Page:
US6596834Sep 12, 2001Jul 22, 2003Dow Corning CorporationSilicone resins having the general formula (R1SiO3/2)x(HSiO3/2)y where R1 is an alkyl group having 8 to 24 carbon atoms; x has a value of 0.05 to 0.7; y has a value of 0.3 to 0.95 and x+y =1. The resins are used to form porous
US6623711Mar 27, 2002Sep 23, 2003Samsung Electronics Co., Ltd.Formed via catalytic hydrolysis and condensing of cyclic and/or cage-shape siloxanes (such as 2,4,6,8-tetramethyl-2,4,6,8-tetravinylcyclotetrasiloxane); heat/crack resistance
US6679943May 1, 2002Jan 20, 2004Basf CorporationCoating containing adhesion promoting additive
US6737117Apr 5, 2002May 18, 2004Dow Corning CorporationHydrosilsesquioxane resin compositions having improved thin film properties
US6756085Jul 21, 2003Jun 29, 2004Axcelis Technologies, Inc.Ultraviolet curing processes for advanced low-k materials
US6872456Jul 26, 2001Mar 29, 2005Dow Corning CorporationDielectric coating for electronic substrate
US6908977Oct 16, 2003Jun 21, 2005Samsung Electronics Co., Ltd.Siloxane-based resin and method of forming an insulating film between interconnect layers of a semiconductor device using the same
US6913796Sep 14, 2001Jul 5, 2005Axcelis Technologies, Inc.Plasma curing process for porous low-k materials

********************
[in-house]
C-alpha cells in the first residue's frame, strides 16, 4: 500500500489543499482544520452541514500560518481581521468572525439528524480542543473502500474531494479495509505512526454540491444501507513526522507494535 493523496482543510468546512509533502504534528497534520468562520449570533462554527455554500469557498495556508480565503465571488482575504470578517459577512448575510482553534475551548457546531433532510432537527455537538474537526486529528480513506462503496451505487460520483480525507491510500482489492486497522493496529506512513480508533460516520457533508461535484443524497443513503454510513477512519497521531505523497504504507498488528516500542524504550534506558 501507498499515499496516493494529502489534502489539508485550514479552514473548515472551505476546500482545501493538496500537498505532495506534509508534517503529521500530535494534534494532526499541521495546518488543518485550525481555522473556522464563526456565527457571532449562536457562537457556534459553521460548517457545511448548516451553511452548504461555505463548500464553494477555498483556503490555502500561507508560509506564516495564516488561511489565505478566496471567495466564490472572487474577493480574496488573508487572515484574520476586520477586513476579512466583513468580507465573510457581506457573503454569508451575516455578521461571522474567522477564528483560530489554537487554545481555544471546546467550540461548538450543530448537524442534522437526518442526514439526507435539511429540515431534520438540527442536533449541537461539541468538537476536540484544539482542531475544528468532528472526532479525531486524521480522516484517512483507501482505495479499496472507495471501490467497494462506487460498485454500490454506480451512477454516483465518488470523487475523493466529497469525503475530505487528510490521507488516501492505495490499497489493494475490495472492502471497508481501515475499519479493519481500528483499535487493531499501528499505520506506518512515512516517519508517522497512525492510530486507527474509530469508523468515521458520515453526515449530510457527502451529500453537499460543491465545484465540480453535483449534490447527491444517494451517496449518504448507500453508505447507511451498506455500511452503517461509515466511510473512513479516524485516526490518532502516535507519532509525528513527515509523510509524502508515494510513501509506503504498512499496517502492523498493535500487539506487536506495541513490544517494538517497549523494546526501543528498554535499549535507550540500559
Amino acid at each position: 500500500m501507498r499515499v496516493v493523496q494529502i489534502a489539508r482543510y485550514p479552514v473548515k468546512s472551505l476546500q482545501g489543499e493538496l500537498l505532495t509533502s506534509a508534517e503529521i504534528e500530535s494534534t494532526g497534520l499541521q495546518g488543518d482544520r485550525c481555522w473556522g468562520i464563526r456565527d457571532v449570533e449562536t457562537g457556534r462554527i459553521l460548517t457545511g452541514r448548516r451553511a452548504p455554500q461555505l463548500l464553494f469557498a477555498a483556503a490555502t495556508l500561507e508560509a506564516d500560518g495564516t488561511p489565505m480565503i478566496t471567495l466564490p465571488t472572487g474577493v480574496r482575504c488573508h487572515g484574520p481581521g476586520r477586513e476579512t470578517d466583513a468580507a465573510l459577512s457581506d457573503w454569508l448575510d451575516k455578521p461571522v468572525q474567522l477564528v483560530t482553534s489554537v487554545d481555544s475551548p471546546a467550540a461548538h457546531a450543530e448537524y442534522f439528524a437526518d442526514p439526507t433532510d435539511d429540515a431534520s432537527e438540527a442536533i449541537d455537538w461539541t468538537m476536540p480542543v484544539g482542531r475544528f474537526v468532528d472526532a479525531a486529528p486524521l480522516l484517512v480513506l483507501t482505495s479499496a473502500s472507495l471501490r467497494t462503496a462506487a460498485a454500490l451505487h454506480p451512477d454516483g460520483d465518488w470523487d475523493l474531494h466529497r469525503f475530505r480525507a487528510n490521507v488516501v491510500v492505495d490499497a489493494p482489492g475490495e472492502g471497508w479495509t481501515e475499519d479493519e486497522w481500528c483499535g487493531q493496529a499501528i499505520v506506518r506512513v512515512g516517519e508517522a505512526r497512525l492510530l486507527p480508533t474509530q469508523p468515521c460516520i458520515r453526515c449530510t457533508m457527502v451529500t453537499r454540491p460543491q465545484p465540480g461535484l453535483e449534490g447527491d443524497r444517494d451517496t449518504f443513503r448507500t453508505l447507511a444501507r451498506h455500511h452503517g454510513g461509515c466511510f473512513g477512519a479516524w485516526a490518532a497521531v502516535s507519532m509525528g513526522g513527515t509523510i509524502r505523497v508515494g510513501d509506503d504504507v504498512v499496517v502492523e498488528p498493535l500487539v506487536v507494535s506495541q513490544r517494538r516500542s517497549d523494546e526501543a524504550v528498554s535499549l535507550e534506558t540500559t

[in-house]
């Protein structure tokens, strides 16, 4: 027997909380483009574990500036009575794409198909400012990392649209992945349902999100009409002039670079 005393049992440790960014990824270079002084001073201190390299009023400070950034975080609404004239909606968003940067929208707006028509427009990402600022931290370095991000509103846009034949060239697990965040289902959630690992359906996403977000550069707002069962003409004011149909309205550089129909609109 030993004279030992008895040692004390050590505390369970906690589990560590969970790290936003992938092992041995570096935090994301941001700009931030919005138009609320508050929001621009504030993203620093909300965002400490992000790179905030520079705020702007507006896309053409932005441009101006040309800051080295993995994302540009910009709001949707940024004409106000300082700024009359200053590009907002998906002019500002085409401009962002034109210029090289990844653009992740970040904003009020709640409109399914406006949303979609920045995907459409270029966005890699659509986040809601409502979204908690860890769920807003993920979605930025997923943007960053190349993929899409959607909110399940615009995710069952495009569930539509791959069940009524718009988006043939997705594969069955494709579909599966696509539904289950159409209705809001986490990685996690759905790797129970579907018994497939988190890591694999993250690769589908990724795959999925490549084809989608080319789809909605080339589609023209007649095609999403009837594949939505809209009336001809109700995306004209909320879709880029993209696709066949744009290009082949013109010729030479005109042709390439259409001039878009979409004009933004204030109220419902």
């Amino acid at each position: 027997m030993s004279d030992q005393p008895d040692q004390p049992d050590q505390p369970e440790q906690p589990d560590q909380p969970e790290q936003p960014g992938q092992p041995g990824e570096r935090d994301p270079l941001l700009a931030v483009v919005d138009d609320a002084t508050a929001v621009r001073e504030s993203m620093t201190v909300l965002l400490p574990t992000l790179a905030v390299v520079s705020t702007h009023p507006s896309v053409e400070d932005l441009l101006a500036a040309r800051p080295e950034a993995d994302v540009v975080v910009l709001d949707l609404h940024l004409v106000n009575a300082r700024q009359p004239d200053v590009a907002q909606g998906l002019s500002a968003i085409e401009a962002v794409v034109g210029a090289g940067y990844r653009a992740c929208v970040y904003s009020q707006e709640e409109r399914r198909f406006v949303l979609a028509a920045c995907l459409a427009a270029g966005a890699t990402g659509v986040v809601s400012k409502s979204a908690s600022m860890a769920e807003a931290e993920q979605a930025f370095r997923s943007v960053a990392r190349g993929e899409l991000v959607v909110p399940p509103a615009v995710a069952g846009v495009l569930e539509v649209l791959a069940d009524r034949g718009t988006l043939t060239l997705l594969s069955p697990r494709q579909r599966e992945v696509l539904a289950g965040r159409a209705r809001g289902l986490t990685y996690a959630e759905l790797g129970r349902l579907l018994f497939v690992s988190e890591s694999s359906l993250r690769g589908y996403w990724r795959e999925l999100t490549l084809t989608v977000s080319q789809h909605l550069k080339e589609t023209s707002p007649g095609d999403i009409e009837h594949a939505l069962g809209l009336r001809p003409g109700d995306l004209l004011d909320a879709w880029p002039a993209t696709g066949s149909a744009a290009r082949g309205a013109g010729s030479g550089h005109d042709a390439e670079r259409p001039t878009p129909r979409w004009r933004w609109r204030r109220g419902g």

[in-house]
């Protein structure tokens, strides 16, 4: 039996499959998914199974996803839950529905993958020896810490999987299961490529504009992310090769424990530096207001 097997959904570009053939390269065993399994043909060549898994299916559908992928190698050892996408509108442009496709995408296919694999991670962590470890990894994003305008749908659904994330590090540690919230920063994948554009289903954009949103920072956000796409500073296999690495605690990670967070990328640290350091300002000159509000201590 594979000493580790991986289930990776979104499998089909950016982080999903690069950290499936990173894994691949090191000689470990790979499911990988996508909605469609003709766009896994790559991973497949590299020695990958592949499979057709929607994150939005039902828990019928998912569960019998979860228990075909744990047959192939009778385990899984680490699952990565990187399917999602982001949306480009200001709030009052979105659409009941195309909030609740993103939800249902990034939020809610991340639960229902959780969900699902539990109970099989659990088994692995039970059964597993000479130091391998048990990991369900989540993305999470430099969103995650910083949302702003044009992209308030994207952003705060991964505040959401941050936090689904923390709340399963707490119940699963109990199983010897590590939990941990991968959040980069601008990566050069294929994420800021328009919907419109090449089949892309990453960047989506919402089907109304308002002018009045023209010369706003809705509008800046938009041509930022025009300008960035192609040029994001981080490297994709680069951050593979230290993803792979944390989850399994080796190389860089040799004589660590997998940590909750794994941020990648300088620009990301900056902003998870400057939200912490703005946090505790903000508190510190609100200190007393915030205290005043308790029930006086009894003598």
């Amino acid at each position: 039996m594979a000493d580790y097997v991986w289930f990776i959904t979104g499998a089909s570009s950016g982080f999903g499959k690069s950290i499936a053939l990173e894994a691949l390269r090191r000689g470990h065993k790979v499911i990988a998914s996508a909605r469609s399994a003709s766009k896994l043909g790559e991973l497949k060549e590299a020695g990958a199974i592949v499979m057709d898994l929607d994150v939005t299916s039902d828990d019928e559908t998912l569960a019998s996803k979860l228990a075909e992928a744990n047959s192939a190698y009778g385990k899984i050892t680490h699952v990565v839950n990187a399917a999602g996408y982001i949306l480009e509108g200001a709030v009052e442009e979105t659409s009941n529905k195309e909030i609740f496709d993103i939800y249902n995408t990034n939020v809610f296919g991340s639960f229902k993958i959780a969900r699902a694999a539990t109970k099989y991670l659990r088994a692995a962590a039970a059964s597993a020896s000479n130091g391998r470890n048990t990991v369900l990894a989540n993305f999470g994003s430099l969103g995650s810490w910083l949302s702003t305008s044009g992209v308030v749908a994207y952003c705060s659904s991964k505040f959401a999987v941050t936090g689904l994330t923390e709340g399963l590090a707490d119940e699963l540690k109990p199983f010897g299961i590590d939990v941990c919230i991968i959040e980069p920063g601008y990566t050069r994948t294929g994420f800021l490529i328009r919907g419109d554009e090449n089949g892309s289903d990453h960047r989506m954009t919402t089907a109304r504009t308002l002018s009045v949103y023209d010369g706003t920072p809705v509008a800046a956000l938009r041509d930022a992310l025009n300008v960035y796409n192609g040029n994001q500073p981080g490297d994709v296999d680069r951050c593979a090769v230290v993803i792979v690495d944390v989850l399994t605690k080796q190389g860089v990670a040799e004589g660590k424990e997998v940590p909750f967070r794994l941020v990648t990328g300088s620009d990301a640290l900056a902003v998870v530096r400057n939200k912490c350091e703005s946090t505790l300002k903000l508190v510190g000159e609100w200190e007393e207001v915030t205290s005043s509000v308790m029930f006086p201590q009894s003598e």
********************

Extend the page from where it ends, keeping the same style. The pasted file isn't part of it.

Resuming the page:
US7011868Jul 24, 2003Mar 14, 2006Axcelis Technologies, Inc.Low dielectrics; elastic modulus; integrated circuits
US7012125Nov 5, 2001Mar 14, 2006Honeywell International Inc.Spin-on-glass anti-reflective coatings for photolithography
US7014917Oct 30, 2003Mar 21, 2006Samsung Electronics Co., Ltd.formed via hydrolysis and condensation polymerization; low dielectric constant; improved mechanical properties, heat-stability and crack resistance
US7019099Jul 18, 2003Mar 28, 2006Samsung Electronics Co., Ltd.Cyclic polymers comprising polysiloxanes used as dielectric coatings in electrical and electronic apparatus; heat resistance; anticracking agents
US7071540Nov 28, 2003Jul 4, 2006Samsung Electronics Co., Ltd.Siloxane-based resin and a semiconductor interlayer insulating film using the same
US7108922Feb 2, 2004Sep 19, 2006Samsung Electronic Co., Ltd.Polysilesquioxane copolymer with porogens; ladder polymers; dielectrics with improved solubility, flowability and mechanical properties
US7115531Aug 20, 2001Oct 3, 2006Dow Global Technologies Inc.Organosilicate resins as hardmasks for organic polymer dielectrics in fabrication of microelectronic devices
US7198823Jan 31, 2006Apr 3, 2007Samsung Electronics Co., Ltd.Siloxane-based resin containing germanium and an interlayer insulating film for a semiconductor device using the same
US7268200Oct 28, 2005Sep 11, 2007Dow Global Technologies Inc.Organosilicate resins as hardmasks for organic polymer dielectrics in fabrication of microelectronic devices
US7294584May 11, 2006Nov 13, 2007Samsung Electronics Co., Ltd.Siloxane-based resin and a semiconductor interlayer insulating film using the same
US7374820Feb 26, 2007May 20, 2008Samsung Electronics Co., Ltd.cyclic silylvinylsiloxane mixed with a germanium alkoxylate or halide; dielectrics for integrated circuits; improved mechanical properties and low dielectric constant